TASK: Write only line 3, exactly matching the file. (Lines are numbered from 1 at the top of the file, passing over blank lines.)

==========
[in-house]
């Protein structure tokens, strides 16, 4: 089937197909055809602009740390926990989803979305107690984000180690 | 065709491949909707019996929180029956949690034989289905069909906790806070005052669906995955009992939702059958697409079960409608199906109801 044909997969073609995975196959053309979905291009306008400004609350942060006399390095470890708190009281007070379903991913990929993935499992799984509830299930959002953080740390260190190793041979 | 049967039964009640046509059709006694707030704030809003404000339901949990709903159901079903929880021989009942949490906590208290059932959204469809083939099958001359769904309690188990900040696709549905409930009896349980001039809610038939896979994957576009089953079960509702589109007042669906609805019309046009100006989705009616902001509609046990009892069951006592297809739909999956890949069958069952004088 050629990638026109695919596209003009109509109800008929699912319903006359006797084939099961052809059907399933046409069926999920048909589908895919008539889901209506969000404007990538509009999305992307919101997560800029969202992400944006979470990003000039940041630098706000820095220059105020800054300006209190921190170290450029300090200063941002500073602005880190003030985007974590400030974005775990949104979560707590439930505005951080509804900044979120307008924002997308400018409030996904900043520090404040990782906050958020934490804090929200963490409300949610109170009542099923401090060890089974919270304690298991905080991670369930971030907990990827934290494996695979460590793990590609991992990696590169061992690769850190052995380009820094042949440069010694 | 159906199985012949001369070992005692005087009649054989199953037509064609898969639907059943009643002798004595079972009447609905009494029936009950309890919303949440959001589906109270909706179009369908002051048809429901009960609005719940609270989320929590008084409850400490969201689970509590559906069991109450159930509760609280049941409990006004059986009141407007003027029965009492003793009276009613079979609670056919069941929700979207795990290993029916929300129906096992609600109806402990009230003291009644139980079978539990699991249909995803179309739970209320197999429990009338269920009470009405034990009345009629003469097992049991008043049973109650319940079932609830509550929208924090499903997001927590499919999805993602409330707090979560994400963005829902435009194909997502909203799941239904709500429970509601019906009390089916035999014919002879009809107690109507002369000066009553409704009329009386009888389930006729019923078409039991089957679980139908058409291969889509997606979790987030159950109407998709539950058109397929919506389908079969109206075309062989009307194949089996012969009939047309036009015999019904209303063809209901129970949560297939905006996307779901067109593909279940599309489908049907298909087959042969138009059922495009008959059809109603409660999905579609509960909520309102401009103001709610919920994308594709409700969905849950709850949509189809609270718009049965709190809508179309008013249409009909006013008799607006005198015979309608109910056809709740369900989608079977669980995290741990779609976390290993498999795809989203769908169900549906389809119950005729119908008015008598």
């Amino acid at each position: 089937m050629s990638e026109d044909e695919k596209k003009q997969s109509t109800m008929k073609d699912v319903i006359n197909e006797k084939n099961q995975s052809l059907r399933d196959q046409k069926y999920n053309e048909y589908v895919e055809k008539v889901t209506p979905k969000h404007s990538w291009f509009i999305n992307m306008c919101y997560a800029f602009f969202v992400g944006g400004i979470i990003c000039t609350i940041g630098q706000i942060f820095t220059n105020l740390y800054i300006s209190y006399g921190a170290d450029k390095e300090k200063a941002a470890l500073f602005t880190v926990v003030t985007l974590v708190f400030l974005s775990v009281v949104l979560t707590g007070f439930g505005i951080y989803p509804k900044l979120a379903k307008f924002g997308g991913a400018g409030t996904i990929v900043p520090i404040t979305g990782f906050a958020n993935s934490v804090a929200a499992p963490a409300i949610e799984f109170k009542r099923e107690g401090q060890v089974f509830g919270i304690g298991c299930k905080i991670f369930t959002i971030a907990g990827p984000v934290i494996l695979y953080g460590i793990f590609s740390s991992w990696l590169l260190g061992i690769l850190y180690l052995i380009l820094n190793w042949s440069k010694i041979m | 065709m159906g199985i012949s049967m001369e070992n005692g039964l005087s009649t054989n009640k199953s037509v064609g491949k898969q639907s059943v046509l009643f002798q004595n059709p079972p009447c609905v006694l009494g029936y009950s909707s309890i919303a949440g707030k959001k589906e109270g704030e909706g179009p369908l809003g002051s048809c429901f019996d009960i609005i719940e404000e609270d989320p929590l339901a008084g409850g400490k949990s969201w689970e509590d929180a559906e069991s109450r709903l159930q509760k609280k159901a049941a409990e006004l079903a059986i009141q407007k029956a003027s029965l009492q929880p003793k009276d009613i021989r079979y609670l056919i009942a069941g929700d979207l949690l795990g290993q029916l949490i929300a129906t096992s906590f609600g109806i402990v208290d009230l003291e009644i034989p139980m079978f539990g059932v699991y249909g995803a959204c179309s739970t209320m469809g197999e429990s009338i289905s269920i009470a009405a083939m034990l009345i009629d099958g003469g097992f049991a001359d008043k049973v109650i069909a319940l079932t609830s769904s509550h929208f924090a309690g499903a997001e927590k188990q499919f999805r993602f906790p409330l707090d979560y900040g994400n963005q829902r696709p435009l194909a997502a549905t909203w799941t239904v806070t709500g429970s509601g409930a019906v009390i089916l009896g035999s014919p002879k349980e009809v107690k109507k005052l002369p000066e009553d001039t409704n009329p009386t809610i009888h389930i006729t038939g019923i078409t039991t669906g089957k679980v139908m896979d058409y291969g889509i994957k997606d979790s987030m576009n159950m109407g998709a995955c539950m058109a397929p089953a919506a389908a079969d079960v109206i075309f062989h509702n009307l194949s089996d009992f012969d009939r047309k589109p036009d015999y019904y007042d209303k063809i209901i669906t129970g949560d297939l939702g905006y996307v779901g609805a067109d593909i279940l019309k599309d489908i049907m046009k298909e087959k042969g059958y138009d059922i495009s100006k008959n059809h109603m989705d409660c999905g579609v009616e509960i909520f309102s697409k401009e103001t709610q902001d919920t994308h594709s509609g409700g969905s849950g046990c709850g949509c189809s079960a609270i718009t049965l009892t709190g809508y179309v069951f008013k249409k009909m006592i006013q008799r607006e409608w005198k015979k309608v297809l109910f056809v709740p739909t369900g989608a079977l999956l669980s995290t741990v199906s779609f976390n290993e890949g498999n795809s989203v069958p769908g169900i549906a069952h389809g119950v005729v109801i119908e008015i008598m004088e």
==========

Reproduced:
């Amino acid at each position: 089937m050629s990638e026109d044909e695919k596209k003009q997969s109509t109800m008929k073609d699912v319903i006359n197909e006797k084939n099961q995975s052809l059907r399933d196959q046409k069926y999920n053309e048909y589908v895919e055809k008539v889901t209506p979905k969000h404007s990538w291009f509009i999305n992307m306008c919101y997560a800029f602009f969202v992400g944006g400004i979470i990003c000039t609350i940041g630098q706000i942060f820095t220059n105020l740390y800054i300006s209190y006399g921190a170290d450029k390095e300090k200063a941002a470890l500073f602005t880190v926990v003030t985007l974590v708190f400030l974005s775990v009281v949104l979560t707590g007070f439930g505005i951080y989803p509804k900044l979120a379903k307008f924002g997308g991913a400018g409030t996904i990929v900043p520090i404040t979305g990782f906050a958020n993935s934490v804090a929200a499992p963490a409300i949610e799984f109170k009542r099923e107690g401090q060890v089974f509830g919270i304690g298991c299930k905080i991670f369930t959002i971030a907990g990827p984000v934290i494996l695979y953080g460590i793990f590609s740390s991992w990696l590169l260190g061992i690769l850190y180690l052995i380009l820094n190793w042949s440069k010694i041979m | 065709m159906g199985i012949s049967m001369e070992n005692g039964l005087s009649t054989n009640k199953s037509v064609g491949k898969q639907s059943v046509l009643f002798q004595n059709p079972p009447c609905v006694l009494g029936y009950s909707s309890i919303a949440g707030k959001k589906e109270g704030e909706g179009p369908l809003g002051s048809c429901f019996d009960i609005i719940e404000e609270d989320p929590l339901a008084g409850g400490k949990s969201w689970e509590d929180a559906e069991s109450r709903l159930q509760k609280k159901a049941a409990e006004l079903a059986i009141q407007k029956a003027s029965l009492q929880p003793k009276d009613i021989r079979y609670l056919i009942a069941g929700d979207l949690l795990g290993q029916l949490i929300a129906t096992s906590f609600g109806i402990v208290d009230l003291e009644i034989p139980m079978f539990g059932v699991y249909g995803a959204c179309s739970t209320m469809g197999e429990s009338i289905s269920i009470a009405a083939m034990l009345i009629d099958g003469g097992f049991a001359d008043k049973v109650i069909a319940l079932t609830s769904s509550h929208f924090a309690g499903a997001e927590k188990q499919f999805r993602f906790p409330l707090d979560y900040g994400n963005q829902r696709p435009l194909a997502a549905t909203w799941t239904v806070t709500g429970s509601g409930a019906v009390i089916l009896g035999s014919p002879k349980e009809v107690k109507k005052l002369p000066e009553d001039t409704n009329p009386t809610i009888h389930i006729t038939g019923i078409t039991t669906g089957k679980v139908m896979d058409y291969g889509i994957k997606d979790s987030m576009n159950m109407g998709a995955c539950m058109a397929p089953a919506a389908a079969d079960v109206i075309f062989h509702n009307l194949s089996d009992f012969d009939r047309k589109p036009d015999y019904y007042d209303k063809i209901i669906t129970g949560d297939l939702g905006y996307v779901g609805a067109d593909i279940l019309k599309d489908i049907m046009k298909e087959k042969g059958y138009d059922i495009s100006k008959n059809h109603m989705d409660c999905g579609v009616e509960i909520f309102s697409k401009e103001t709610q902001d919920t994308h594709s509609g409700g969905s849950g046990c709850g949509c189809s079960a609270i718009t049965l009892t709190g809508y179309v069951f008013k249409k009909m006592i006013q008799r607006e409608w005198k015979k309608v297809l109910f056809v709740p739909t369900g989608a079977l999956l669980s995290t741990v199906s779609f976390n290993e890949g498999n795809s989203v069958p769908g169900i549906a069952h389809g119950v005729v109801i119908e008015i008598m004088e």